Baltic Cod and Western herring fisheries: Council agrees negotiating position

The EU is taking new measures to help fishermen cope with the harmful socioeconomic effects of the severe fishing restrictions on cod and Western herring in the Baltic Sea which are already in place and agreed for 2020.

The Council today defined its position (general approach) on a regulation which amends two existing pieces of legislation: the Baltic multi-annual plan and the current European Maritime Fisheries Fund (EMFF). The new rules agreed by the Council will in particular  allow for permanent cessation to be used to scrap vessels targeting Baltic cod and Western Baltic herring.

In October the Council took bold decisions to allow for a gradual recovery of the Baltic cod and Western herring stocks, but we are all very well aware of the disruptive socio-economic consequences that these will have on local fishing communities. We hope to reach agreement with the European Parliament as soon as possible on new rules that will help fishermen adjust to this transition and thereby support the recovery of these weak stocks.

Jari Leppä, Minister for Agriculture and Forestry of Finland and President of the Council

Background and next steps

For a variety of reasons linked mainly to environmental and anthropogenic factors  the ecosystem in the Baltic Sea has been in a fragile state for decades. In 2019 ICES, the International Council for the Exploration of the Sea, published alarming scientific advice on the state of the Baltic cod stocks and the Western herring stock in the Baltic Sea.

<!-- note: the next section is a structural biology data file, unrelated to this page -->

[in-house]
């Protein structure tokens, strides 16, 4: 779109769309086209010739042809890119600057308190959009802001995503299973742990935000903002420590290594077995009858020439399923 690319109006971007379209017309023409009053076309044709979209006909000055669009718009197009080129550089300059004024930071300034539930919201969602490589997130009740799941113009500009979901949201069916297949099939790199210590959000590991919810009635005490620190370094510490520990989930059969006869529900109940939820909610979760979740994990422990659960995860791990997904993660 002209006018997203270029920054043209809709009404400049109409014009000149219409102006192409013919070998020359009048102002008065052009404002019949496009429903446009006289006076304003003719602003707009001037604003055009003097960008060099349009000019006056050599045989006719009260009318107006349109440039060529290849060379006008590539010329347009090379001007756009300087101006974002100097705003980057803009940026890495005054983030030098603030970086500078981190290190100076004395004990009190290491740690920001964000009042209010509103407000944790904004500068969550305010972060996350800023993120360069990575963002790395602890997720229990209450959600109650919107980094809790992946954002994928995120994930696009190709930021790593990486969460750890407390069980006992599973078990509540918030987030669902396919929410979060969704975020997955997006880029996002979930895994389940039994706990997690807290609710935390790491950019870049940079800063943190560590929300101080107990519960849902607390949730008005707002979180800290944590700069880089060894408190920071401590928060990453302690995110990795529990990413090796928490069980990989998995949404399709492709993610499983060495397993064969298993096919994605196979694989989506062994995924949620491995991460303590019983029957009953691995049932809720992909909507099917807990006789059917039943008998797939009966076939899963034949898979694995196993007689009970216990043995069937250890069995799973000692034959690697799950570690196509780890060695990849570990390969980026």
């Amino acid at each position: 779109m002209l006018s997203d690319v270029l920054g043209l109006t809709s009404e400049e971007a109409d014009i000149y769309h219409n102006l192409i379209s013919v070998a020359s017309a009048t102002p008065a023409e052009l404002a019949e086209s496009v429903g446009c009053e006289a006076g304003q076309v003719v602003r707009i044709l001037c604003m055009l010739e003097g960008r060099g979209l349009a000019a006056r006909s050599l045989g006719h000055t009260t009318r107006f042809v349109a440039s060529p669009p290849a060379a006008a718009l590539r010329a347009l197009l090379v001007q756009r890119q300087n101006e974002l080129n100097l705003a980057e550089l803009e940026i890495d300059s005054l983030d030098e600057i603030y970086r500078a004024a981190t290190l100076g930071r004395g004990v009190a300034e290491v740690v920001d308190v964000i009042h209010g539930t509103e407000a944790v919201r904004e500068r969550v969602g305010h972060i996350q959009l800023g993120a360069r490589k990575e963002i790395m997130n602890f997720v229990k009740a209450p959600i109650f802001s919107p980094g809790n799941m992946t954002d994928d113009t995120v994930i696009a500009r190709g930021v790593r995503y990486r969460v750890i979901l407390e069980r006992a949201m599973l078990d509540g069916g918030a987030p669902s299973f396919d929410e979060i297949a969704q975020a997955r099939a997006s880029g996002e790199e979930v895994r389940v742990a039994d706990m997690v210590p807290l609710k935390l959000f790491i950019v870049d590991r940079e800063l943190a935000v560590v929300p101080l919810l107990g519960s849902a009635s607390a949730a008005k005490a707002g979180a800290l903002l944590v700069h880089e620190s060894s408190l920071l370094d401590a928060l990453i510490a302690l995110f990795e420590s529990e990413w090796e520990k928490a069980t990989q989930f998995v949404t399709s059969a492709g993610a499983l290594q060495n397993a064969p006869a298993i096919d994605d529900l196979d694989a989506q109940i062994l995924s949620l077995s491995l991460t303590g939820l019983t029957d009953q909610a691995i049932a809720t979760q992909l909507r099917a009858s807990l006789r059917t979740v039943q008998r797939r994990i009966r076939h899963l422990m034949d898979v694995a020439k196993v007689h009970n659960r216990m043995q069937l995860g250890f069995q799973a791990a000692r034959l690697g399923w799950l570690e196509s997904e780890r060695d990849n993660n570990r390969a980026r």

In response to the situation the Commission adopted first emergency measures in July 2019 prohibiting the fishing of Eastern Baltic cod until year-end. Subsequently, in October 2019, the Council decided to close targeted fisheries for Eastern Baltic cod in 2020 and to significantly reduce fishing activities with an impact on Eastern Baltic cod. The fishing opportunities for Western Baltic cod and Western herring, were also significantly reduced. These measures for 2020 are likely to lead to redundant fleet capacities and to severe socio-economic consequences for the related coastal communities and fishing sector.

The European Commission submitted its proposal amending regulations 2016/1139 and 508/2014 following a political commitment made during the October Agriculture and Fisheries Council to address the socio-economic crisis in the Baltic Sea fisheries.

The general approach reached today constitutes the Council’s mandate for future negotiations with the European Parliament. The Council is now ready to start negotiations as soon as the EP has agreed its stance.

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